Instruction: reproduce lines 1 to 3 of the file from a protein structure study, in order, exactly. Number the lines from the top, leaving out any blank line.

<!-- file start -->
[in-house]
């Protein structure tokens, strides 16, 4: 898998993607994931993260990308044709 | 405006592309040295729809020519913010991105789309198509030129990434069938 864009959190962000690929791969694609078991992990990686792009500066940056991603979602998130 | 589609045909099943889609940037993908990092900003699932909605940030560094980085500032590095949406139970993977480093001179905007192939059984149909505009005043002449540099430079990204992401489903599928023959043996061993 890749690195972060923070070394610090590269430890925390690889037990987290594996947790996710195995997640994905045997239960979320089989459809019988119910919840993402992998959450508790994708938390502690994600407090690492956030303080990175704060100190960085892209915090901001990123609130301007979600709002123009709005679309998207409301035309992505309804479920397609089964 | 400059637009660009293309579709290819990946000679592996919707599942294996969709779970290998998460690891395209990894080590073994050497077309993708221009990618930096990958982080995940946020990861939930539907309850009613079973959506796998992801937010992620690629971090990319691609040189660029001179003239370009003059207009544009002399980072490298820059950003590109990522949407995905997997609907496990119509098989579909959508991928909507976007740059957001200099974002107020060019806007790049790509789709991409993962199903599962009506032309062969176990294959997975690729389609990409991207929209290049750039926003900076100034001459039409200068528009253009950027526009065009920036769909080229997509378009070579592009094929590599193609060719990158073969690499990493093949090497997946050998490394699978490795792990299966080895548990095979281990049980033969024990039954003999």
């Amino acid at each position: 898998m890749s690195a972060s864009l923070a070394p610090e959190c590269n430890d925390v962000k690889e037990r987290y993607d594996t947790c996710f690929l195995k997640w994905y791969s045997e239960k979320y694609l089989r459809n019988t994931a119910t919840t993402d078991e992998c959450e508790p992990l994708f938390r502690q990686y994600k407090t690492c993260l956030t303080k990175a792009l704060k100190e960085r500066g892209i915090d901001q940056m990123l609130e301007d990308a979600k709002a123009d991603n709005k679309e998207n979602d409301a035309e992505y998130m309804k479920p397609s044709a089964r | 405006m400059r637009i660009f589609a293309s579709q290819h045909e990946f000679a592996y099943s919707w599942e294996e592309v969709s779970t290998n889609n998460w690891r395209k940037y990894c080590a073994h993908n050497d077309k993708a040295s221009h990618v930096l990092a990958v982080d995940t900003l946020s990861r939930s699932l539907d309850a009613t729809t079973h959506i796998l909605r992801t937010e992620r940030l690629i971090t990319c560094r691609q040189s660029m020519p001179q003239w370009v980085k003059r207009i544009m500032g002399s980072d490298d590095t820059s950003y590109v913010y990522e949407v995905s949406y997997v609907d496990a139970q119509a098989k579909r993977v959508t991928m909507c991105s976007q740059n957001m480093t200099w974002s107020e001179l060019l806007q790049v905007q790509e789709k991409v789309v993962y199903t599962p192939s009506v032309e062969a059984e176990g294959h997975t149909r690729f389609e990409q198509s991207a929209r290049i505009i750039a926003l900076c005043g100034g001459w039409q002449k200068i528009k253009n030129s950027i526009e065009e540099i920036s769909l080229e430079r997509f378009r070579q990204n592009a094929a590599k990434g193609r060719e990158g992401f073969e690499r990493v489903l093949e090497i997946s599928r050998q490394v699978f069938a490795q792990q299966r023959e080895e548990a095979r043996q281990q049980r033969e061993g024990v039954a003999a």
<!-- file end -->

[in-house]
């Protein structure tokens, strides 16, 4: 898998993607994931993260990308044709 | 405006592309040295729809020519913010991105789309198509030129990434069938 864009959190962000690929791969694609078991992990990686792009500066940056991603979602998130 | 589609045909099943889609940037993908990092900003699932909605940030560094980085500032590095949406139970993977480093001179905007192939059984149909505009005043002449540099430079990204992401489903599928023959043996061993 890749690195972060923070070394610090590269430890925390690889037990987290594996947790996710195995997640994905045997239960979320089989459809019988119910919840993402992998959450508790994708938390502690994600407090690492956030303080990175704060100190960085892209915090901001990123609130301007979600709002123009709005679309998207409301035309992505309804479920397609089964 | 400059637009660009293309579709290819990946000679592996919707599942294996969709779970290998998460690891395209990894080590073994050497077309993708221009990618930096990958982080995940946020990861939930539907309850009613079973959506796998992801937010992620690629971090990319691609040189660029001179003239370009003059207009544009002399980072490298820059950003590109990522949407995905997997609907496990119509098989579909959508991928909507976007740059957001200099974002107020060019806007790049790509789709991409993962199903599962009506032309062969176990294959997975690729389609990409991207929209290049750039926003900076100034001459039409200068528009253009950027526009065009920036769909080229997509378009070579592009094929590599193609060719990158073969690499990493093949090497997946050998490394699978490795792990299966080895548990095979281990049980033969024990039954003999």
């Amino acid at each position: 898998m890749s690195a972060s864009l923070a070394p610090e959190c590269n430890d925390v962000k690889e037990r987290y993607d594996t947790c996710f690929l195995k997640w994905y791969s045997e239960k979320y694609l089989r459809n019988t994931a119910t919840t993402d078991e992998c959450e508790p992990l994708f938390r502690q990686y994600k407090t690492c993260l956030t303080k990175a792009l704060k100190e960085r500066g892209i915090d901001q940056m990123l609130e301007d990308a979600k709002a123009d991603n709005k679309e998207n979602d409301a035309e992505y998130m309804k479920p397609s044709a089964r | 405006m400059r637009i660009f589609a293309s579709q290819h045909e990946f000679a592996y099943s919707w599942e294996e592309v969709s779970t290998n889609n998460w690891r395209k940037y990894c080590a073994h993908n050497d077309k993708a040295s221009h990618v930096l990092a990958v982080d995940t900003l946020s990861r939930s699932l539907d309850a009613t729809t079973h959506i796998l909605r992801t937010e992620r940030l690629i971090t990319c560094r691609q040189s660029m020519p001179q003239w370009v980085k003059r207009i544009m500032g002399s980072d490298d590095t820059s950003y590109v913010y990522e949407v995905s949406y997997v609907d496990a139970q119509a098989k579909r993977v959508t991928m909507c991105s976007q740059n957001m480093t200099w974002s107020e001179l060019l806007q790049v905007q790509e789709k991409v789309v993962y199903t599962p192939s009506v032309e062969a059984e176990g294959h997975t149909r690729f389609e990409q198509s991207a929209r290049i505009i750039a926003l900076c005043g100034g001459w039409q002449k200068i528009k253009n030129s950027i526009e065009e540099i920036s769909l080229e430079r997509f378009r070579q990204n592009a094929a590599k990434g193609r060719e990158g992401f073969e690499r990493v489903l093949e090497i997946s599928r050998q490394v699978f069938a490795q792990q299966r023959e080895e548990a095979r043996q281990q049980r033969e061993g024990v039954a003999a």